Following the high-profile prosecution of Derek Chauvin for the murder of George Floyd, the hunger for justice in other police brutality cases has never been so strong. Marking one of the first times in history a former officer was convicted in a case involving racialized brutality, the future of American policing may finally improve for the better.With the conclusion of Chauvin’s trial pending his sentencing, many are ready for Breonna Taylor’s justice. Taylor, a 26-year-old aspiring nurse, was shot and killed by Louisville officers while asleep in her home during a botched raid in March of 2020. According to a pre-trial hearing held on Friday (April 23), while originally scheduled to begin this summer, the trial date for the lone officer charged in the case has been pushed back to February 1st, 2022.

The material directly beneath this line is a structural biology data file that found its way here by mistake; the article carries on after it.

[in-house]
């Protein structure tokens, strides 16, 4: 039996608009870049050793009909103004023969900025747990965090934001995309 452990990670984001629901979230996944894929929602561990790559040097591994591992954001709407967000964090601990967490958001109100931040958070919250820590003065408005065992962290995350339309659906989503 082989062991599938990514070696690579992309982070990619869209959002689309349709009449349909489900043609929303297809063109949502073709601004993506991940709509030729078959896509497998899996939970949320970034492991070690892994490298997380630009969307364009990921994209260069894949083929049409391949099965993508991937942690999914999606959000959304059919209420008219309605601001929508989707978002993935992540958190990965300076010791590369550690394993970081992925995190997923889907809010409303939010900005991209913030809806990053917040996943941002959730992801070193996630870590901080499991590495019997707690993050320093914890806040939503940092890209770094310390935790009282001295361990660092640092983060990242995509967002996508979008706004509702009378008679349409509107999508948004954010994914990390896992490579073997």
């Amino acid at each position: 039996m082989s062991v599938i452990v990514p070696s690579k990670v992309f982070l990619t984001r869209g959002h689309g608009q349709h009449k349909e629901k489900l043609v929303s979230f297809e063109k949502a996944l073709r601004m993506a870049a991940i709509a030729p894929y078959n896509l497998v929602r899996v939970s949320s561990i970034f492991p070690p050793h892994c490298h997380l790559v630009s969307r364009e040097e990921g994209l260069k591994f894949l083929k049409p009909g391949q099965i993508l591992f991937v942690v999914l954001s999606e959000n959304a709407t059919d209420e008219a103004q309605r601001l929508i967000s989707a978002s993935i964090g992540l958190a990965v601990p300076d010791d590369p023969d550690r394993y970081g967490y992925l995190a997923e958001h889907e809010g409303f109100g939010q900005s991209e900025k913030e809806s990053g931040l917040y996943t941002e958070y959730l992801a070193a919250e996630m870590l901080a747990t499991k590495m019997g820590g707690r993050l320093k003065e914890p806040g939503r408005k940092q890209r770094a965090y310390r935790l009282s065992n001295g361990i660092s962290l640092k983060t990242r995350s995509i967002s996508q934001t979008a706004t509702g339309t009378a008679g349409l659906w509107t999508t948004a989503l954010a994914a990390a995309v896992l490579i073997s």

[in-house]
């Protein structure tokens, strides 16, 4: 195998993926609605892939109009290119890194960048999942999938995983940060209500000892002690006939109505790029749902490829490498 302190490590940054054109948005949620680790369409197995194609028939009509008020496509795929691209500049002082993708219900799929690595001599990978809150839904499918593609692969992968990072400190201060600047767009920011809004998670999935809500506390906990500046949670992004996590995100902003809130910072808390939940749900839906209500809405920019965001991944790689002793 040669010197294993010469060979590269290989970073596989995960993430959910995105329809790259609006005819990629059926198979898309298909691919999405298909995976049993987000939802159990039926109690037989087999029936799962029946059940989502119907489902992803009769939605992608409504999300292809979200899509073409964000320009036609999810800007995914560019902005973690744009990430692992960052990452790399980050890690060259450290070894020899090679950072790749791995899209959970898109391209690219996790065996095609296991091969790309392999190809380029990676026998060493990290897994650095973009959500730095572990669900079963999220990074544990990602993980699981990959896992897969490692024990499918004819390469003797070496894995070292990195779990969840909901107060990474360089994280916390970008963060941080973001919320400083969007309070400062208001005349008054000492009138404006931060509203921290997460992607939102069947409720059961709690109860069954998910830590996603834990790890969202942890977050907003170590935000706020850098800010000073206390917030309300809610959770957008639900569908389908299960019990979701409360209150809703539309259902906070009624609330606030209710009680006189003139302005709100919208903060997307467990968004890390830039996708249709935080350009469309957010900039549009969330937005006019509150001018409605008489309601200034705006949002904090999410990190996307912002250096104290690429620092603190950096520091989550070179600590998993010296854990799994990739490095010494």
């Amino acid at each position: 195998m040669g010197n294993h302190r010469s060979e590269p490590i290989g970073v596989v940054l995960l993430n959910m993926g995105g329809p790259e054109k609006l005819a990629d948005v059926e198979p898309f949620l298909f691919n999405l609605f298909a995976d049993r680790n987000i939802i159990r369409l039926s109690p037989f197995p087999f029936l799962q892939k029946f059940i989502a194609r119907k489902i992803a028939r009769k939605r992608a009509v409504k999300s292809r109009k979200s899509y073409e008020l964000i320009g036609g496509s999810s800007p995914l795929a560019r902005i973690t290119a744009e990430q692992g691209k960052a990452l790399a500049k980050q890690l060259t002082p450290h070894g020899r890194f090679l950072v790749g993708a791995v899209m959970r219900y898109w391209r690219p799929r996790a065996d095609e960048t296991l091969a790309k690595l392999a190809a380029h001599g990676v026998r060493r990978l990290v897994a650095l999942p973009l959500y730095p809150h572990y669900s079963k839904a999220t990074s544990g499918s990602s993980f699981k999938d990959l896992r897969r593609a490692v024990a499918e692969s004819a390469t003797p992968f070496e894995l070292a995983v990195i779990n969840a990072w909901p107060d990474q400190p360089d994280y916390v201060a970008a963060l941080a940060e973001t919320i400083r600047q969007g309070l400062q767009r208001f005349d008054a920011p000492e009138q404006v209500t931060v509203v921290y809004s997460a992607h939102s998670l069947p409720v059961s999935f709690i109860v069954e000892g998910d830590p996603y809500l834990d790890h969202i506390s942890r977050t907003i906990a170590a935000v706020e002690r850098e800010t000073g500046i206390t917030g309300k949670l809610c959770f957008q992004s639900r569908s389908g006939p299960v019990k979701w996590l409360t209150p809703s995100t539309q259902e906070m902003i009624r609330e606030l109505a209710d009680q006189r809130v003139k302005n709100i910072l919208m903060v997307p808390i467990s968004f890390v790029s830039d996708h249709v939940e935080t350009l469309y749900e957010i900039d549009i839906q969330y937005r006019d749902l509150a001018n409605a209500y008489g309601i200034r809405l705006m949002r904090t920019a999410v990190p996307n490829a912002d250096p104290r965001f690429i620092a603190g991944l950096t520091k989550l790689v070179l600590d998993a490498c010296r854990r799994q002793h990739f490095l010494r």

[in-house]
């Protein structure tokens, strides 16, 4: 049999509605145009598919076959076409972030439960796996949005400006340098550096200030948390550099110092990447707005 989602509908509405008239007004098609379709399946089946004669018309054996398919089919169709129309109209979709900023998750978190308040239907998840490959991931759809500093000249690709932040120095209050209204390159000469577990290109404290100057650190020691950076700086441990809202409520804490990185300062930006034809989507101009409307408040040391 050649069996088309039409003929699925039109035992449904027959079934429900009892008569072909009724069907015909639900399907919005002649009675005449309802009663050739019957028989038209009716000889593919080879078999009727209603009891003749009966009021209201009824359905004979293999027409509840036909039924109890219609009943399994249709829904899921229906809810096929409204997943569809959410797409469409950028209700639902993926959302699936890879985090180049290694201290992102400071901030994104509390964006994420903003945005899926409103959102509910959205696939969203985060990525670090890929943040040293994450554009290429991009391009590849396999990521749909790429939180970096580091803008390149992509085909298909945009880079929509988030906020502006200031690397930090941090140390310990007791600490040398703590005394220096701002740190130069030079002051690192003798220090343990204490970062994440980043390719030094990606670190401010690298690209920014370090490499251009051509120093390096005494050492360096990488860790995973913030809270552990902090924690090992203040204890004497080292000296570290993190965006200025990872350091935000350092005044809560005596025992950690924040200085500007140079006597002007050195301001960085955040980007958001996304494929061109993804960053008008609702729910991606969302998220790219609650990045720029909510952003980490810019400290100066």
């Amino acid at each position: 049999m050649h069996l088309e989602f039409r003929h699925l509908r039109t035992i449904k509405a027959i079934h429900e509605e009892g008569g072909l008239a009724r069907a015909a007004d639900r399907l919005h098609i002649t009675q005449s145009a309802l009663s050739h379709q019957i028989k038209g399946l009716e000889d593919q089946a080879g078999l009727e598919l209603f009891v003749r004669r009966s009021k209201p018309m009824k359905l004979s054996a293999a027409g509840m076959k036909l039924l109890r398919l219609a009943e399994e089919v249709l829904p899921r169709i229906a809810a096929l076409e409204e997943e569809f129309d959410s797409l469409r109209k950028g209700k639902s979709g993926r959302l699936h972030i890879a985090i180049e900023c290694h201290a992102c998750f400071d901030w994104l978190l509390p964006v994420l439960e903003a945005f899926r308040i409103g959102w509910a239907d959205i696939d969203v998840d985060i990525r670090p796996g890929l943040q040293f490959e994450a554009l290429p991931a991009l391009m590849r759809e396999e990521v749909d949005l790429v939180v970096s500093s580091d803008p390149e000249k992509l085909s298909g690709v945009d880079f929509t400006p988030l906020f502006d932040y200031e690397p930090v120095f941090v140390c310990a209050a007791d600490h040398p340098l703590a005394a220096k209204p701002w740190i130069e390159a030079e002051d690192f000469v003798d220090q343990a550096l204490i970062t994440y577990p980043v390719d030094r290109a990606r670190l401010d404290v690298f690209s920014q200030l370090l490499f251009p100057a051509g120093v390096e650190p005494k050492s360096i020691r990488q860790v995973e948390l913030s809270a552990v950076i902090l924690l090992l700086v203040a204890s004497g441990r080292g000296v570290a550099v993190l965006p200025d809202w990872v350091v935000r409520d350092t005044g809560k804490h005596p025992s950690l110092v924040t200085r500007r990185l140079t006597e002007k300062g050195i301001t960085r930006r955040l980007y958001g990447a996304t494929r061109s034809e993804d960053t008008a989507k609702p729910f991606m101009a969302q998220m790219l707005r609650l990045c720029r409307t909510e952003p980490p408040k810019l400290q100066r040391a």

Citing the COVID-19 pandemic, the trial for former Louisville PD officer Brett Hankison was postponed by Jefferson County Circuit Court Judge Ann Bailey Smith, explaining the new date was “most realistic” considering the backlog of delayed trials.

Hankison’s attorney requested the high-profile case be moved to a different county citing the publicity surrounding it, which Judge Smith denied. “I do think that the prudent thing to do, is to try to get a jury seated here in Jefferson County and if we discover that we cannot, then we will move the case to another county,” said Judge Smith.

Hankison was formally indicted last year on three felony counts of wanton endangerment in the first degree for the shooting after he fired off bullets that entered an adjacent apartment where a pregnant woman, a man, and a child were home. The two other officers involved were not indicted, meaning an officer has yet to be formally charged with killing Taylor.

We’ll keep you updated as the case develops.